Luc Besson very quickly enjoyed success with the general public, when film critics had their teeth against him. Loved, hated, in short : controversial !

Copyright Shana Besson

From diver to filmmaker

Before becoming one of the greatest French filmmakers, Luc Besson saw himself as a diver, a specialist in dolphins. But a serious diving accident at the age of seventeen shatters his dream. Prevented for life from diving again, he returns without conviction to the school benches, spends his time at the cinema and manages to sneak onto the film sets. At the end of his military service, he founded his production company Les Films du loup, and left for Hollywood. Back in France, he rose through the ranks from intern to second assistant. He directed numerous clips, short films and Gaumont reports. In 1981, he became assistant director on the film Les bidasses aux grands maneuvers by Raphaël Delpard. Régis Wargnier hired him as an assistant on numerous commercials. He then met Pierre Jolivet with whom he wrote and shot his first short film, L’Avant-dernier. The duo decided to adapt the story to make it into a film, and in 1983 produced The Last Fight. The film won the Special Jury Prize at the Avoriaz Festival and allowed Luc Besson to make himself known.

Le Grand Bleu : the consecration

In 1985, he directed Isabelle Adjani and Christophe Lambert in his second film, Subway, which revealed him to the general public. the film is aesthetically irreproachable, but leaves some of the critics and the public doubtful. But the real big difference comes two years later with the big blue wave (1987). The public is immediately seduced by the grandiose images and the divine music of a film which instantly becomes cult, to the point of speaking of a “big blue generation“. If the success is gigantic and immediate with the adolescent public, the critics immediately fall on the back of a director whom they consider too formalistic, making a beautiful image while forgetting to give meaning to his story. Nikita was released in 1990, starring none other than his then-wife, Anne Parillaud. Returning to hunt in the lands of the noir thriller, the director sends Léon (1994), a contract killer, to New York. Jean Reno meets an international cast there, including a memorable Gary Oldman as a killer stoned with acid. The public gives a warm welcome to this excellent thriller with a devilishly effective staging.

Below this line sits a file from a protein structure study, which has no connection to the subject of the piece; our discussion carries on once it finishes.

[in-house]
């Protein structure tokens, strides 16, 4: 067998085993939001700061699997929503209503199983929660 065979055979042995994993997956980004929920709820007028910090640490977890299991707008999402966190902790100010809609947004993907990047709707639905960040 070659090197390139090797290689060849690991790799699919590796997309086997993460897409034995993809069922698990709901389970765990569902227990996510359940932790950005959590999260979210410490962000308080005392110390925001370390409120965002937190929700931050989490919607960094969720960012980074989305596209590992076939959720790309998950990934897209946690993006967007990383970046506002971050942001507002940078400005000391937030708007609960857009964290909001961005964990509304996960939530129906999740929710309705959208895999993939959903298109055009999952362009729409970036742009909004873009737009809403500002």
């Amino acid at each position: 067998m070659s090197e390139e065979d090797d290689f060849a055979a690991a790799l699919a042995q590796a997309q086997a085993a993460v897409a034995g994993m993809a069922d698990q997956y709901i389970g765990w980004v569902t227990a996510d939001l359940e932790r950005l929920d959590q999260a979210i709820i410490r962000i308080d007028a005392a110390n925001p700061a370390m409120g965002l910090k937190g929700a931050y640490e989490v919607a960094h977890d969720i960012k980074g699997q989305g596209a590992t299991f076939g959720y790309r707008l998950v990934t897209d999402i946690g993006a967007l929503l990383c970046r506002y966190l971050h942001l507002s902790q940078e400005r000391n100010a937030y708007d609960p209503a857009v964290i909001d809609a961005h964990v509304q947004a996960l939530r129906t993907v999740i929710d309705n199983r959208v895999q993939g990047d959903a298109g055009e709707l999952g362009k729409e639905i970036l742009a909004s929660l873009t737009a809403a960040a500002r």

Tired of so many attacks

With all this accumulated money, the little Frenchy embarks on a titanic project: to produce a real blockbuster in English with an international star named Bruce Willis. This Fifth Element (1997) was not necessarily unanimous on the artistic level, but it achieved its goal by becoming a big commercial success. This time, the professionals accuse him of having shot a French film in English. Undoubtedly tired of so many attacks when he knows unwavering support from the public, Luc Besson is embarking on a new activity. He invests the money earned in a new production company named EuropaCorp.

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